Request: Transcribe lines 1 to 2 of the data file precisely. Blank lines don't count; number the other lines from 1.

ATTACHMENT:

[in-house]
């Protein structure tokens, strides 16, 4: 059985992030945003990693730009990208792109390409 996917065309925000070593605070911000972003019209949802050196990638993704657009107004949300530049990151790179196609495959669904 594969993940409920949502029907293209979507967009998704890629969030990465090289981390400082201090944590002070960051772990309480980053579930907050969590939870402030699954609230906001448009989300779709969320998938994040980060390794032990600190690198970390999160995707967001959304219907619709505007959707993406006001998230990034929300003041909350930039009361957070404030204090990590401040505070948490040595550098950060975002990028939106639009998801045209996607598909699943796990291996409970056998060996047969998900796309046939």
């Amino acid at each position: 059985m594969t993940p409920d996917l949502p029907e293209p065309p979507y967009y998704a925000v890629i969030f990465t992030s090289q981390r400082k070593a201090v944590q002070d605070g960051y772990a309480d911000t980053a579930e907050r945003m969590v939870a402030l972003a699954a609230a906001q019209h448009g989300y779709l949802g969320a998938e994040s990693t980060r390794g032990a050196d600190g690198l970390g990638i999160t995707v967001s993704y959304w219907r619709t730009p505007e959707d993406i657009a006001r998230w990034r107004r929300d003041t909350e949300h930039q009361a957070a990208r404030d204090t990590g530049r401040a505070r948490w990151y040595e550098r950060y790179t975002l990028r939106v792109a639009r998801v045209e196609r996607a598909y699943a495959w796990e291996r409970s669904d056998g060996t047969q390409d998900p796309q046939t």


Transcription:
[in-house]
């Protein structure tokens, strides 16, 4: 059985992030945003990693730009990208792109390409 996917065309925000070593605070911000972003019209949802050196990638993704657009107004949300530049990151790179196609495959669904 594969993940409920949502029907293209979507967009998704890629969030990465090289981390400082201090944590002070960051772990309480980053579930907050969590939870402030699954609230906001448009989300779709969320998938994040980060390794032990600190690198970390999160995707967001959304219907619709505007959707993406006001998230990034929300003041909350930039009361957070404030204090990590401040505070948490040595550098950060975002990028939106639009998801045209996607598909699943796990291996409970056998060996047969998900796309046939």